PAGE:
Sunday, June 14, 2015

Exclusion: Children learn from adults’ practices

David M. Perry’s son Nico’s name was “conspicuously absent” from a flier promoting end-of-year performances by his school’s reading groups. Nico’s teacher’s explanation: “Nico will get to participate as an audience member.”

“The end of the school year should be a happy time filled with celebrations of all the hard work and preparation for a busy summer ahead,” Perry wrote at The Washington Post, On Parenting. “For us, though, Nico’s exclusion from these plays was just another reminder how far we have to go.”

To honor the 25th anniversary of the Individuals with Disabilities Education Act, Perry is asking educators and parents to “go out of their way to be more inclusive” of children with disabilities, beyond merely providing the formal structures mandated by IDEA.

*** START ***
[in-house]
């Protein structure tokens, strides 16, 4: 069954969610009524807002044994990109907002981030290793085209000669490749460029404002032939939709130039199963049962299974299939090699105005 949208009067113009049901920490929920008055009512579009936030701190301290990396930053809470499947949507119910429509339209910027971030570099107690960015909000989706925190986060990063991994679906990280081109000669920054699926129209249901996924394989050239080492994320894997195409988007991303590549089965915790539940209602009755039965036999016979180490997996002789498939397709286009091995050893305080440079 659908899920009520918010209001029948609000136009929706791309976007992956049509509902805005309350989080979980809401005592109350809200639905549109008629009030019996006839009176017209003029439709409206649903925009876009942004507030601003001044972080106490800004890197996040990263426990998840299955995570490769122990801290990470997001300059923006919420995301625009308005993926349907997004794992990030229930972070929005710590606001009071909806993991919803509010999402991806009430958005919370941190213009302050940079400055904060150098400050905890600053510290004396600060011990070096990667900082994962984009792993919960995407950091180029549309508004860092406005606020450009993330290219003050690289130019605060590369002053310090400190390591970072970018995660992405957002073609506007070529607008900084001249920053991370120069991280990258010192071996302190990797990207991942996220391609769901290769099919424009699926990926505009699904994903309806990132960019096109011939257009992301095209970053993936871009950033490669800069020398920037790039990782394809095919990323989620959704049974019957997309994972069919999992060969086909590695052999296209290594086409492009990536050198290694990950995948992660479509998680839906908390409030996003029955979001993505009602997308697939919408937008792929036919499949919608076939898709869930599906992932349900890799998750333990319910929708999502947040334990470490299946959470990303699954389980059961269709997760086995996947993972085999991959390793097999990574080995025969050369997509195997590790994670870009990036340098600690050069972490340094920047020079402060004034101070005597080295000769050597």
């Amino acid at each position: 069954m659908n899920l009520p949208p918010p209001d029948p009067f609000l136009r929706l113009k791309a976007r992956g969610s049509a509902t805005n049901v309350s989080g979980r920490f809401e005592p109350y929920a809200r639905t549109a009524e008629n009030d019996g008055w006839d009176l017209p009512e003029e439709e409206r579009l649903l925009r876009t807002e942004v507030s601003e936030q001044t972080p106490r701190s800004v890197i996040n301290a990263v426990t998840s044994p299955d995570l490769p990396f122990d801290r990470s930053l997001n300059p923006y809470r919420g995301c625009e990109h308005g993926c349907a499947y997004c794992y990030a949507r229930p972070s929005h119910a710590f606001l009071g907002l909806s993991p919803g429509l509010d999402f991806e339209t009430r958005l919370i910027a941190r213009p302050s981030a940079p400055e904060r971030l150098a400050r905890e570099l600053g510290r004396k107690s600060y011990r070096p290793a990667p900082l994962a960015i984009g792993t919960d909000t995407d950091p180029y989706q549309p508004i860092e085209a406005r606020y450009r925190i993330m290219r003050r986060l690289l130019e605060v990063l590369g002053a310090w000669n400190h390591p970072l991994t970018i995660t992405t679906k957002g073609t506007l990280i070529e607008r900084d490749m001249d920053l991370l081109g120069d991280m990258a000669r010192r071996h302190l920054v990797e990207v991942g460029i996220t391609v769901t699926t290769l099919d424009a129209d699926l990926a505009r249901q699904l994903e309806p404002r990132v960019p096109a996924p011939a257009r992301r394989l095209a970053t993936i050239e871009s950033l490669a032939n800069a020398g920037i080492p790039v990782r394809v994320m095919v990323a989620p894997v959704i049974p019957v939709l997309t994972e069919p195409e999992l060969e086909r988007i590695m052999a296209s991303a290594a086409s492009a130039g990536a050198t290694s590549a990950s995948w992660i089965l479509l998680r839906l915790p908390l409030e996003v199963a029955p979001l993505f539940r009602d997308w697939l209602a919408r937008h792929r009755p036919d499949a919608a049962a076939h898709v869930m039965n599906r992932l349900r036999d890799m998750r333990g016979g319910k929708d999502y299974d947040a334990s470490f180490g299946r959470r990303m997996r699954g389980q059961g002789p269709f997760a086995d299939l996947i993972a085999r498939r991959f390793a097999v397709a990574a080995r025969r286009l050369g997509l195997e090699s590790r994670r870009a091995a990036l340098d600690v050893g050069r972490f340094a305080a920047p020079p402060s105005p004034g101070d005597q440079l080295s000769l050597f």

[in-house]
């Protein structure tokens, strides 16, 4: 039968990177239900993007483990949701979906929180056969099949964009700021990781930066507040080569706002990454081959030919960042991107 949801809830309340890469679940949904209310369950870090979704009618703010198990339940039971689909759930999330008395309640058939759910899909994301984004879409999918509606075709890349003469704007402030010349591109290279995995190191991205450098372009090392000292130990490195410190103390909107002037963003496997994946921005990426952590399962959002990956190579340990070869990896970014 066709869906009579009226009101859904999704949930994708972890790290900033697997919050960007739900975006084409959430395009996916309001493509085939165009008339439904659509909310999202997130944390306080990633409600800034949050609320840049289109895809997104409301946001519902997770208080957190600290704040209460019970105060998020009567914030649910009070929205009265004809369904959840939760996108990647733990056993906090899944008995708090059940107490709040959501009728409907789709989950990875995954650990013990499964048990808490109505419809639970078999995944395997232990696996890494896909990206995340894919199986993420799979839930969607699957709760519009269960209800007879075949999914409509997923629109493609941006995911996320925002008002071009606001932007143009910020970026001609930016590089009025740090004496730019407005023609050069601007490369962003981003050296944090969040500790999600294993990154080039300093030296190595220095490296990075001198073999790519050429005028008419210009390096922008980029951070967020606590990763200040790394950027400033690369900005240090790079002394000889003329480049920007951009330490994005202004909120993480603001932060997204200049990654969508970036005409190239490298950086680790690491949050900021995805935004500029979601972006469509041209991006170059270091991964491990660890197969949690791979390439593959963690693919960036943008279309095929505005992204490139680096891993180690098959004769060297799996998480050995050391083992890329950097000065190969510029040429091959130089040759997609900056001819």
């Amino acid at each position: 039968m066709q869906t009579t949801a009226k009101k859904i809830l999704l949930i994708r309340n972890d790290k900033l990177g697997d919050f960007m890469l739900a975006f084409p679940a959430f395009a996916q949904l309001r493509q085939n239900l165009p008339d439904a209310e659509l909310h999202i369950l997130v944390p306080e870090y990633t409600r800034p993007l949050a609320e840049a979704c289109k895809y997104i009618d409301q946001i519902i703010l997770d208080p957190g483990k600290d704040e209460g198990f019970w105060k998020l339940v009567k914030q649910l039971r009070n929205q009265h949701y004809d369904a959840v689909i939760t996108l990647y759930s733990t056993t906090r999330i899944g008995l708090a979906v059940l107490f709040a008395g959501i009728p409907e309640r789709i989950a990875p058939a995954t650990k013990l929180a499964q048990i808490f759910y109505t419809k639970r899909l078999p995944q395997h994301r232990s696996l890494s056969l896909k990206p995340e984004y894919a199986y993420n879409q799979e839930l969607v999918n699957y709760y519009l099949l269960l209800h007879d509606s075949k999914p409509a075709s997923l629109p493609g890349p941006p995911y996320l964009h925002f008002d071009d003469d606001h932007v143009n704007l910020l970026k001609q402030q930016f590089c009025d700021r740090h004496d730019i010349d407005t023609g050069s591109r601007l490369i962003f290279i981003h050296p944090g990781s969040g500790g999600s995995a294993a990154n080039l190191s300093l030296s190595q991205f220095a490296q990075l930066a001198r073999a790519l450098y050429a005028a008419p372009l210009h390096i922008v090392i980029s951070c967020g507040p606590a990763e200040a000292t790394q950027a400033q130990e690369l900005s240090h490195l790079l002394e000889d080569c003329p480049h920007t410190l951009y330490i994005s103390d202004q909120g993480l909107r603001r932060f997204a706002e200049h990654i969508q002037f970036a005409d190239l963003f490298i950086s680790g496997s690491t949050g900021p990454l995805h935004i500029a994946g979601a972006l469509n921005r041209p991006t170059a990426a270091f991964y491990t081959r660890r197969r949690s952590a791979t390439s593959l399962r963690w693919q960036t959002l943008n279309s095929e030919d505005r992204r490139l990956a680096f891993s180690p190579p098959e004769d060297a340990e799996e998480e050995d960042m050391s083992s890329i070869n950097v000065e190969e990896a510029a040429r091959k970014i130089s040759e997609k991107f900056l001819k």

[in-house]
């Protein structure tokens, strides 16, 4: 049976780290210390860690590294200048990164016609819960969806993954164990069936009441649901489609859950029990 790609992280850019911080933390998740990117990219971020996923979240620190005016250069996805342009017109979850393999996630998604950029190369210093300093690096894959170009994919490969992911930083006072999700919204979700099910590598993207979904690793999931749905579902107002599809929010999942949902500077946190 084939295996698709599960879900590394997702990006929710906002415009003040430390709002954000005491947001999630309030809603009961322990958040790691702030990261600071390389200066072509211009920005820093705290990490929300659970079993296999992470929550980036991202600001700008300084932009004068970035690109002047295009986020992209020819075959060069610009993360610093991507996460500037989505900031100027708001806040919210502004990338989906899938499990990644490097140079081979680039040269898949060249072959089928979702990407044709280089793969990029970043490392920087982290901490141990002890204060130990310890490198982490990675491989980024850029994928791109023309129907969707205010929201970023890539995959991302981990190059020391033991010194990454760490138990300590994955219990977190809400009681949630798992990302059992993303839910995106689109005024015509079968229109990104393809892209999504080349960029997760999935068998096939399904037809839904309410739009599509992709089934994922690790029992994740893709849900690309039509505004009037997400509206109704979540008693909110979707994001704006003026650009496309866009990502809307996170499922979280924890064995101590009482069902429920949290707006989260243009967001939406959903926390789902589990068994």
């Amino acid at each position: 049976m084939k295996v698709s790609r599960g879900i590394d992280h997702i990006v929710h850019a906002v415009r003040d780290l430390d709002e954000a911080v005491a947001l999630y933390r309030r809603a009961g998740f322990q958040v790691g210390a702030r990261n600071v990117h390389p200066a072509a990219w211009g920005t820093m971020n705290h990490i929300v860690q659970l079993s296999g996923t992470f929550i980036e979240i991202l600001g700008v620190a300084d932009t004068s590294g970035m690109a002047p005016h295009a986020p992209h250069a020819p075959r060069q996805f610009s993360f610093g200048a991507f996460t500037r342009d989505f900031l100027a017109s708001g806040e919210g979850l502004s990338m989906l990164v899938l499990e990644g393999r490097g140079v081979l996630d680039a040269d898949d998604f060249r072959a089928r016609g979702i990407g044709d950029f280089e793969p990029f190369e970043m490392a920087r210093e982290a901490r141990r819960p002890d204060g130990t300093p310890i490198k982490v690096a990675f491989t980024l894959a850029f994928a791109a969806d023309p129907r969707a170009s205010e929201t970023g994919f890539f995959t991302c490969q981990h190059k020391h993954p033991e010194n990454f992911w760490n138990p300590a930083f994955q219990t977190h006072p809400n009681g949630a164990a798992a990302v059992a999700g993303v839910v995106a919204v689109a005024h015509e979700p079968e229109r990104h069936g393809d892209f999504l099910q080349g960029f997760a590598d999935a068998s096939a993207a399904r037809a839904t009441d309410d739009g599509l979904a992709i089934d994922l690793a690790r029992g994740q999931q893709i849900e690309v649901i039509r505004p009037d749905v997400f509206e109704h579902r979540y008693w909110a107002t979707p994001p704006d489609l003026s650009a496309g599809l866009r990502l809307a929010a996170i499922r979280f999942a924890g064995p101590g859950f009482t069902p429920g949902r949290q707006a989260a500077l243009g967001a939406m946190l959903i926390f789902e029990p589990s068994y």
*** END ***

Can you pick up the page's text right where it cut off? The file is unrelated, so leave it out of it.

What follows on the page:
“When a child with disabilities is kept out of an activity, not only will it hurt them (and their families), but the typical children internalize this segregation as necessary. They will carry that lesson forward.”

1 comment:

  1. When it comes to the library service I provide to children of all abilities, I want to behave better than these adults.


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